The THz waveforms produced by the MoS2/MoSe2 heterostructure for 3.1- and 1.55-eV excitation, normalized by the number of absorbed pump photons, are shown in Fig. 5. In both cases, the near–half-cycle shape with negative maxima implies a transient current flowing from MoS2 on top to MoSe2 on the bottom, consistent with the expected type II band alignment (33). The striking quantitative agreement in shape and amplitude of the THz emission for the two excitation conditions indicates that the rate and efficiency of interlayer charge transfer do not differ significantly between above-gap and resonant excitation within instrument response (~2.5 THz). This result stands in contrast to the substantial dependence on the excitation photon energy of the photoluminescence quantum efficiency (QE) that has been observed in the relevant isolated monolayers (34), for which the QE is found to drop appreciably for higher photon energy. The fact that the charge transfer process in the heterostructure remains equally efficient for higher energy photons suggests that charge transfer is occurring so fast that it competes with relaxation processes within each layer, as suggested recently by mid-infrared spectroscopy (31) and time-dependent density functional theory (35).


In summary, we have demonstrated direct measurement of interfacial currents on the subnanometer length and femtosecond time scale by recording the emitted EM transients. This advance creates unique opportunities not only in the burgeoning field of vdW materials but also for other systems with atomic-scale interfaces (e.g., electrolyte-electrode and adsorbate-solid interfaces). For vdW interfaces, a more detailed study of the photon energy dependence of current flow with high-bandwidth detectors could identify the interplay of intralayer relaxation and interlayer charge transfer, as well as the role of excess energy in loss channels. With appropriate samples, one could, moreover, investigate the dependence of charge transfer dynamics on the relative crystallographic orientation (twist angle) of the two monolayers. This could be carried out not only in heterostructures but also in gated homostructures (36), which would lack distinct spectroscopic features necessary to apply pump-probe techniques. The approach has the potential to be extended with coherent near-field spectroscopy (37) to study charge transfer dynamics with microscopic lateral resolution, as well as the possibility of in situ control of the interlayer contact force and twist angle (38).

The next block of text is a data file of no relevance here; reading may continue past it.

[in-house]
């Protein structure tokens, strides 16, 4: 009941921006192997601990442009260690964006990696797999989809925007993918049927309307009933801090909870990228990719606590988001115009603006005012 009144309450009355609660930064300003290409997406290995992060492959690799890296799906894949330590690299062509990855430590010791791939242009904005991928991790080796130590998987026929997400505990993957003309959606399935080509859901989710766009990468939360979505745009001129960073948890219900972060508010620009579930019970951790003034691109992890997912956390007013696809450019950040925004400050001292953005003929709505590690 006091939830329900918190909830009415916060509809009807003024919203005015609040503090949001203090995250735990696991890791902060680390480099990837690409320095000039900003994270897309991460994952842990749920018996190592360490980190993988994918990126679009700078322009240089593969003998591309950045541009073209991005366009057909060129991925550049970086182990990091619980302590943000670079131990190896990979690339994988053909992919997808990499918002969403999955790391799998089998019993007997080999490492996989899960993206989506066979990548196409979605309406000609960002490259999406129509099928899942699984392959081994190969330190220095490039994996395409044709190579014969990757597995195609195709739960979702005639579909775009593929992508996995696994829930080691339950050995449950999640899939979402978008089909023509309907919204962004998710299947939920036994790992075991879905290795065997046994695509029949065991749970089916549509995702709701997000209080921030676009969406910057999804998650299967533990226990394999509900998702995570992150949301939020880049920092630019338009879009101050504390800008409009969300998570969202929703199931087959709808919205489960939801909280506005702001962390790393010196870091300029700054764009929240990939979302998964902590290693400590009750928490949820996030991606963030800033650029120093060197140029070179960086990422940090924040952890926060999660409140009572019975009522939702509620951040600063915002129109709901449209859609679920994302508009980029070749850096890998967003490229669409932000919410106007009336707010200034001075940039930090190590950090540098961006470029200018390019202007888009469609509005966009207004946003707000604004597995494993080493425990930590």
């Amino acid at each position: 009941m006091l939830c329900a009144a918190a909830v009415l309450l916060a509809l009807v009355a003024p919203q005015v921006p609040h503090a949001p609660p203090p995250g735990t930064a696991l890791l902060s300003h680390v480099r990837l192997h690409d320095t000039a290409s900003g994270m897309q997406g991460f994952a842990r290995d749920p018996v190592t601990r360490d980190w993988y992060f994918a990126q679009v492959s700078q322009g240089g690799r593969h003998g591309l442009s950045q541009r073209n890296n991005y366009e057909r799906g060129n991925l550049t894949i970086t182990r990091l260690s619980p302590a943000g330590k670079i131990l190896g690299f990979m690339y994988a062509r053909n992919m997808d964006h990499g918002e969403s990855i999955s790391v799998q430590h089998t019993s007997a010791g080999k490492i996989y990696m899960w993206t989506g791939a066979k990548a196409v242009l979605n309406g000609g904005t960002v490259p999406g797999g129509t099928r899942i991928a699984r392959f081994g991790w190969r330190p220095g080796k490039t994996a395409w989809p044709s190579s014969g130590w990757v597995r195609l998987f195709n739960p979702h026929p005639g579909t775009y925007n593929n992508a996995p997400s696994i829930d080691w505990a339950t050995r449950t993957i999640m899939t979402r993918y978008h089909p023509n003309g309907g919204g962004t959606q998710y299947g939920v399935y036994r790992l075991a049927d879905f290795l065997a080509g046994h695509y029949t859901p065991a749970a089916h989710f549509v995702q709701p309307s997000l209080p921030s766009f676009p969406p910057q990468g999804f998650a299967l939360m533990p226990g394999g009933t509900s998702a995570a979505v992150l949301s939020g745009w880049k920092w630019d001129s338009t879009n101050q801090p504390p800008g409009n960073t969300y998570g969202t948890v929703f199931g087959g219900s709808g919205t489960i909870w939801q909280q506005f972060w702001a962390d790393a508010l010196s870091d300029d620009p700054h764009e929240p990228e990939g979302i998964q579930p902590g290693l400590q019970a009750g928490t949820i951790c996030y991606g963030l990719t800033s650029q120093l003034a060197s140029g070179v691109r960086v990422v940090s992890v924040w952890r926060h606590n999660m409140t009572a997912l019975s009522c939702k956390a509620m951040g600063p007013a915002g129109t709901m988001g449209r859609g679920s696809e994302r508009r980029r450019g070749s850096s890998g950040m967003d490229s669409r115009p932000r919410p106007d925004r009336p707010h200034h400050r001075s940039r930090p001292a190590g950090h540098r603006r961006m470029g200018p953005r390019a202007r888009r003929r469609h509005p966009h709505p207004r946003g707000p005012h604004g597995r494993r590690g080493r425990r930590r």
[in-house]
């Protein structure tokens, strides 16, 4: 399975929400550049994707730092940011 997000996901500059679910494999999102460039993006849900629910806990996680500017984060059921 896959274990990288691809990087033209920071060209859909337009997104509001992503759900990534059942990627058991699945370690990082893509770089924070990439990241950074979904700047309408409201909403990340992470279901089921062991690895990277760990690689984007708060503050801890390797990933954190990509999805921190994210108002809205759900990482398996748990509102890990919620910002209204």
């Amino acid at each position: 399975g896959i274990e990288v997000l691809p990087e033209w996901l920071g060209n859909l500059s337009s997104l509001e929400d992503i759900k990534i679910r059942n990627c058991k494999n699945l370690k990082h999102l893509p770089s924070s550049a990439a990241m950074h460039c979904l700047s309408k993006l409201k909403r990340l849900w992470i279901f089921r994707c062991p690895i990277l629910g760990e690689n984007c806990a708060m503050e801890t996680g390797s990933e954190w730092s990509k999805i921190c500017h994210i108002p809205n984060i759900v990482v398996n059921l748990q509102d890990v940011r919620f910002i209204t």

Synthesis and fabrication of TMDC heterostructures

We prepared polycrystalline films of TMDC monolayers with millimeter lateral dimensions on sapphire substrates by CVD. Continuous films of MoS2 and WS2 monolayers with small grain size (~100 nm) were synthesized by a self-limiting method (39). Continuous films of MoS2 monolayer with large grain size (~100 μm) were grown by a different protocol in which molybdenum trioxide (99%, Sigma-Aldrich) and tungsten trioxide (99.99%, Sigma-Aldrich) served as precursors (40). Large isolated triangular domains of MoSe2 (~20 μm, ~40% coverage) were prepared with a similar protocol from molybdenum trioxide (99%, Sigma-Aldrich) and selenium powder (Sigma-Aldrich) precursors.